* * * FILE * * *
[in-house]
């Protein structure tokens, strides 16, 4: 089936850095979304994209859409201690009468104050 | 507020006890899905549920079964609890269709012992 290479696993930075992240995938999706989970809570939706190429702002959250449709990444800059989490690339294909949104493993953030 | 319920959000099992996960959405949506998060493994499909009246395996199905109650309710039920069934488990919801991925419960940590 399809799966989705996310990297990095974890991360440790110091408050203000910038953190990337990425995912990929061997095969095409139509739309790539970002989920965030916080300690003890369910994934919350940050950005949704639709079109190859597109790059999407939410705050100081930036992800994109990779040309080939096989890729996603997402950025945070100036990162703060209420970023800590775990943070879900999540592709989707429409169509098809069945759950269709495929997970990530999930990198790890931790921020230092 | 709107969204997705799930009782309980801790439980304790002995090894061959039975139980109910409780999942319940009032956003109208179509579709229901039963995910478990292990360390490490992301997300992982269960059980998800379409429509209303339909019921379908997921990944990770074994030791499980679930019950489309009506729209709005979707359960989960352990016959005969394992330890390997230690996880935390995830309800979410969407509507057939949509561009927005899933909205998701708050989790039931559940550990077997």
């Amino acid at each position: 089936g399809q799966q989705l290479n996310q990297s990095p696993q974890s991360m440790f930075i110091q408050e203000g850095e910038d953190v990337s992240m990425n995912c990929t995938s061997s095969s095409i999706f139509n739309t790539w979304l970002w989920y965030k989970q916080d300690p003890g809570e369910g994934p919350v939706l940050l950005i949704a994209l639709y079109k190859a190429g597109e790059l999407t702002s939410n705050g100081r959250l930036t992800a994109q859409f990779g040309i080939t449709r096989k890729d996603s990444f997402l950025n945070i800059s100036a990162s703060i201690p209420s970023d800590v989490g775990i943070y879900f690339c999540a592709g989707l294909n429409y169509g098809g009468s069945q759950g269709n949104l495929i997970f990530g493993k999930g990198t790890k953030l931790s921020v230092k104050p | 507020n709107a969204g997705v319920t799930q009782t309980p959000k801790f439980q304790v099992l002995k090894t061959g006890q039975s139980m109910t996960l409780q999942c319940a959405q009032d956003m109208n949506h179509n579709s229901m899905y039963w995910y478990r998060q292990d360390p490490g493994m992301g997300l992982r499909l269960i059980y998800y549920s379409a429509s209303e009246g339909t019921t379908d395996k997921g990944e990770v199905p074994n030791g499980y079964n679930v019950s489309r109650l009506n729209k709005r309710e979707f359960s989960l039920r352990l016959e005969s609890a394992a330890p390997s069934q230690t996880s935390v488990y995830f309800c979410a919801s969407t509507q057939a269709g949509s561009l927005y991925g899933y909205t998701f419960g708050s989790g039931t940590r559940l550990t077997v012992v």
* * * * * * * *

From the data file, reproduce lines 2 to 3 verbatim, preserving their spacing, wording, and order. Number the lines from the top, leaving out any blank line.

């Protein structure tokens, strides 16, 4: 089936850095979304994209859409201690009468104050 | 507020006890899905549920079964609890269709012992 290479696993930075992240995938999706989970809570939706190429702002959250449709990444800059989490690339294909949104493993953030 | 319920959000099992996960959405949506998060493994499909009246395996199905109650309710039920069934488990919801991925419960940590 399809799966989705996310990297990095974890991360440790110091408050203000910038953190990337990425995912990929061997095969095409139509739309790539970002989920965030916080300690003890369910994934919350940050950005949704639709079109190859597109790059999407939410705050100081930036992800994109990779040309080939096989890729996603997402950025945070100036990162703060209420970023800590775990943070879900999540592709989707429409169509098809069945759950269709495929997970990530999930990198790890931790921020230092 | 709107969204997705799930009782309980801790439980304790002995090894061959039975139980109910409780999942319940009032956003109208179509579709229901039963995910478990292990360390490490992301997300992982269960059980998800379409429509209303339909019921379908997921990944990770074994030791499980679930019950489309009506729209709005979707359960989960352990016959005969394992330890390997230690996880935390995830309800979410969407509507057939949509561009927005899933909205998701708050989790039931559940550990077997």
């Amino acid at each position: 089936g399809q799966q989705l290479n996310q990297s990095p696993q974890s991360m440790f930075i110091q408050e203000g850095e910038d953190v990337s992240m990425n995912c990929t995938s061997s095969s095409i999706f139509n739309t790539w979304l970002w989920y965030k989970q916080d300690p003890g809570e369910g994934p919350v939706l940050l950005i949704a994209l639709y079109k190859a190429g597109e790059l999407t702002s939410n705050g100081r959250l930036t992800a994109q859409f990779g040309i080939t449709r096989k890729d996603s990444f997402l950025n945070i800059s100036a990162s703060i201690p209420s970023d800590v989490g775990i943070y879900f690339c999540a592709g989707l294909n429409y169509g098809g009468s069945q759950g269709n949104l495929i997970f990530g493993k999930g990198t790890k953030l931790s921020v230092k104050p | 507020n709107a969204g997705v319920t799930q009782t309980p959000k801790f439980q304790v099992l002995k090894t061959g006890q039975s139980m109910t996960l409780q999942c319940a959405q009032d956003m109208n949506h179509n579709s229901m899905y039963w995910y478990r998060q292990d360390p490490g493994m992301g997300l992982r499909l269960i059980y998800y549920s379409a429509s209303e009246g339909t019921t379908d395996k997921g990944e990770v199905p074994n030791g499980y079964n679930v019950s489309r109650l009506n729209k709005r309710e979707f359960s989960l039920r352990l016959e005969s609890a394992a330890p390997s069934q230690t996880s935390v488990y995830f309800c979410a919801s969407t509507q057939a269709g949509s561009l927005y991925g899933y909205t998701f419960g708050s989790g039931t940590r559940l550990t077997v012992v």